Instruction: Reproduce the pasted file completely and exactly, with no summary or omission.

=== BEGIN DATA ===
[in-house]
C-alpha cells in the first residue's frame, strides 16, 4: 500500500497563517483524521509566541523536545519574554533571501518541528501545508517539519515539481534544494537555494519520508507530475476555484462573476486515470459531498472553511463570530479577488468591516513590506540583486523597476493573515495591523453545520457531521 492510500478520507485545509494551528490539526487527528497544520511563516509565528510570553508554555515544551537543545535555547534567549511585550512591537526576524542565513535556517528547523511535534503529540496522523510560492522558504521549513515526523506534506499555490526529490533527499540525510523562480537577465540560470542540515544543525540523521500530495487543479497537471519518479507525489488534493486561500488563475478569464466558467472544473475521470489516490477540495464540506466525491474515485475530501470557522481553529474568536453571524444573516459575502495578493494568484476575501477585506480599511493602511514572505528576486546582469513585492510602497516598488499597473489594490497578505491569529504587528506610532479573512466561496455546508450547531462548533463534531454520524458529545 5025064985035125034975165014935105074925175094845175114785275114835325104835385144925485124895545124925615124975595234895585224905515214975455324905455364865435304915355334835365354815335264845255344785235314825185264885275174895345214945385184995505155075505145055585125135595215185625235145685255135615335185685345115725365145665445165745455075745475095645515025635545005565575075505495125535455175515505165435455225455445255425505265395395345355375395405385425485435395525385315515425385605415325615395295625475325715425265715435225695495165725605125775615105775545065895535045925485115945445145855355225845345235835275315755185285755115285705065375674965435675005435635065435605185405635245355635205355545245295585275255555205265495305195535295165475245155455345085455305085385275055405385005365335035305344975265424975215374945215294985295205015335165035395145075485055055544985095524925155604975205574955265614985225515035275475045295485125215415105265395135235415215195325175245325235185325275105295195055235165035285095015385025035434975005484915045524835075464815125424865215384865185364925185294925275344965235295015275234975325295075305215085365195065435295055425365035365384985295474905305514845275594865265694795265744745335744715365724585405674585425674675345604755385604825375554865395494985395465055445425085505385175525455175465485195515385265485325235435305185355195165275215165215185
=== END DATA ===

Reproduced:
[in-house]
C-alpha cells in the first residue's frame, strides 16, 4: 500500500497563517483524521509566541523536545519574554533571501518541528501545508517539519515539481534544494537555494519520508507530475476555484462573476486515470459531498472553511463570530479577488468591516513590506540583486523597476493573515495591523453545520457531521 492510500478520507485545509494551528490539526487527528497544520511563516509565528510570553508554555515544551537543545535555547534567549511585550512591537526576524542565513535556517528547523511535534503529540496522523510560492522558504521549513515526523506534506499555490526529490533527499540525510523562480537577465540560470542540515544543525540523521500530495487543479497537471519518479507525489488534493486561500488563475478569464466558467472544473475521470489516490477540495464540506466525491474515485475530501470557522481553529474568536453571524444573516459575502495578493494568484476575501477585506480599511493602511514572505528576486546582469513585492510602497516598488499597473489594490497578505491569529504587528506610532479573512466561496455546508450547531462548533463534531454520524458529545 5025064985035125034975165014935105074925175094845175114785275114835325104835385144925485124895545124925615124975595234895585224905515214975455324905455364865435304915355334835365354815335264845255344785235314825185264885275174895345214945385184995505155075505145055585125135595215185625235145685255135615335185685345115725365145665445165745455075745475095645515025635545005565575075505495125535455175515505165435455225455445255425505265395395345355375395405385425485435395525385315515425385605415325615395295625475325715425265715435225695495165725605125775615105775545065895535045925485115945445145855355225845345235835275315755185285755115285705065375674965435675005435635065435605185405635245355635205355545245295585275255555205265495305195535295165475245155455345085455305085385275055405385005365335035305344975265424975215374945215294985295205015335165035395145075485055055544985095524925155604975205574955265614985225515035275475045295485125215415105265395135235415215195325175245325235185325275105295195055235165035285095015385025035434975005484915045524835075464815125424865215384865185364925185294925275344965235295015275234975325295075305215085365195065435295055425365035365384985295474905305514845275594865265694795265744745335744715365724585405674585425674675345604755385604825375554865395494985395465055445425085505385175525455175465485195515385265485325235435305185355195165275215165215185